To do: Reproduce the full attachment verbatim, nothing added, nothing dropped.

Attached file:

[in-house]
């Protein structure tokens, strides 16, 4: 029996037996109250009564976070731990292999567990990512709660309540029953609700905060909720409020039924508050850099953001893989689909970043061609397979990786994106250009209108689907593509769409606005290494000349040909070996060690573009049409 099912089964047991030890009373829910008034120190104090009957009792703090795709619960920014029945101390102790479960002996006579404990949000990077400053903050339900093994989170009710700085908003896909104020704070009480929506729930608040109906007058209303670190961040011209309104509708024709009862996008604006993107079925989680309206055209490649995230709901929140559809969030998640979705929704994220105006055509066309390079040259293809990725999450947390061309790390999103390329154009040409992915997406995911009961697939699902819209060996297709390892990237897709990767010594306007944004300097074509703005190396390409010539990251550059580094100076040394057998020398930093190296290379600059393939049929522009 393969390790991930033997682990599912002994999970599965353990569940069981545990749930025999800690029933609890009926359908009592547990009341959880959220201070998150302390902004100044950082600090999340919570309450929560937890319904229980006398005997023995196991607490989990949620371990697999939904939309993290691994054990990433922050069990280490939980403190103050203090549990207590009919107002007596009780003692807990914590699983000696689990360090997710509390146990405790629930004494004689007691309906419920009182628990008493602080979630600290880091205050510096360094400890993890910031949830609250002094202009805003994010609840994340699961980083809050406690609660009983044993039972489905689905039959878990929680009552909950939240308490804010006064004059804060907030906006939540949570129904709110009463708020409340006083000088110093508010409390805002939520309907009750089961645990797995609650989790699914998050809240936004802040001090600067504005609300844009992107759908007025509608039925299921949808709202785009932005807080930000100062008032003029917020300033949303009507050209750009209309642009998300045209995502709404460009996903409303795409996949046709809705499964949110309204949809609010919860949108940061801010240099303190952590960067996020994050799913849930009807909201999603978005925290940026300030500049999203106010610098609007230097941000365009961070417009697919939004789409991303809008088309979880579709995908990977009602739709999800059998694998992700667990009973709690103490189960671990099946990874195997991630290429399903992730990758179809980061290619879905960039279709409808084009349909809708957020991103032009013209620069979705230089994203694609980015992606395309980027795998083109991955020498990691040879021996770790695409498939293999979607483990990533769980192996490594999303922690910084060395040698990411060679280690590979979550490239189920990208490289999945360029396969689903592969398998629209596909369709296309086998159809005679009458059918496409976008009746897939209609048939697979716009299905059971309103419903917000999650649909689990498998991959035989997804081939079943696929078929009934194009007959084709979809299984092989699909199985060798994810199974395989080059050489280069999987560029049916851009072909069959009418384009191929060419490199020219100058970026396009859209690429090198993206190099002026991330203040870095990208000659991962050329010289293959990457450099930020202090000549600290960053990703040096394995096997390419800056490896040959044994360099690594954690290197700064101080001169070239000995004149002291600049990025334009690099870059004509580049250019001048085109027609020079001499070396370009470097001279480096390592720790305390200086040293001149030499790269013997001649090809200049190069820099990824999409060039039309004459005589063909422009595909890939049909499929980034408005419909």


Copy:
[in-house]
């Protein structure tokens, strides 16, 4: 029996037996109250009564976070731990292999567990990512709660309540029953609700905060909720409020039924508050850099953001893989689909970043061609397979990786994106250009209108689907593509769409606005290494000349040909070996060690573009049409 099912089964047991030890009373829910008034120190104090009957009792703090795709619960920014029945101390102790479960002996006579404990949000990077400053903050339900093994989170009710700085908003896909104020704070009480929506729930608040109906007058209303670190961040011209309104509708024709009862996008604006993107079925989680309206055209490649995230709901929140559809969030998640979705929704994220105006055509066309390079040259293809990725999450947390061309790390999103390329154009040409992915997406995911009961697939699902819209060996297709390892990237897709990767010594306007944004300097074509703005190396390409010539990251550059580094100076040394057998020398930093190296290379600059393939049929522009 393969390790991930033997682990599912002994999970599965353990569940069981545990749930025999800690029933609890009926359908009592547990009341959880959220201070998150302390902004100044950082600090999340919570309450929560937890319904229980006398005997023995196991607490989990949620371990697999939904939309993290691994054990990433922050069990280490939980403190103050203090549990207590009919107002007596009780003692807990914590699983000696689990360090997710509390146990405790629930004494004689007691309906419920009182628990008493602080979630600290880091205050510096360094400890993890910031949830609250002094202009805003994010609840994340699961980083809050406690609660009983044993039972489905689905039959878990929680009552909950939240308490804010006064004059804060907030906006939540949570129904709110009463708020409340006083000088110093508010409390805002939520309907009750089961645990797995609650989790699914998050809240936004802040001090600067504005609300844009992107759908007025509608039925299921949808709202785009932005807080930000100062008032003029917020300033949303009507050209750009209309642009998300045209995502709404460009996903409303795409996949046709809705499964949110309204949809609010919860949108940061801010240099303190952590960067996020994050799913849930009807909201999603978005925290940026300030500049999203106010610098609007230097941000365009961070417009697919939004789409991303809008088309979880579709995908990977009602739709999800059998694998992700667990009973709690103490189960671990099946990874195997991630290429399903992730990758179809980061290619879905960039279709409808084009349909809708957020991103032009013209620069979705230089994203694609980015992606395309980027795998083109991955020498990691040879021996770790695409498939293999979607483990990533769980192996490594999303922690910084060395040698990411060679280690590979979550490239189920990208490289999945360029396969689903592969398998629209596909369709296309086998159809005679009458059918496409976008009746897939209609048939697979716009299905059971309103419903917000999650649909689990498998991959035989997804081939079943696929078929009934194009007959084709979809299984092989699909199985060798994810199974395989080059050489280069999987560029049916851009072909069959009418384009191929060419490199020219100058970026396009859209690429090198993206190099002026991330203040870095990208000659991962050329010289293959990457450099930020202090000549600290960053990703040096394995096997390419800056490896040959044994360099690594954690290197700064101080001169070239000995004149002291600049990025334009690099870059004509580049250019001048085109027609020079001499070396370009470097001279480096390592720790305390200086040293001149030499790269013997001649090809200049190069820099990824999409060039039309004459005589063909422009595909890939049909499929980034408005419909």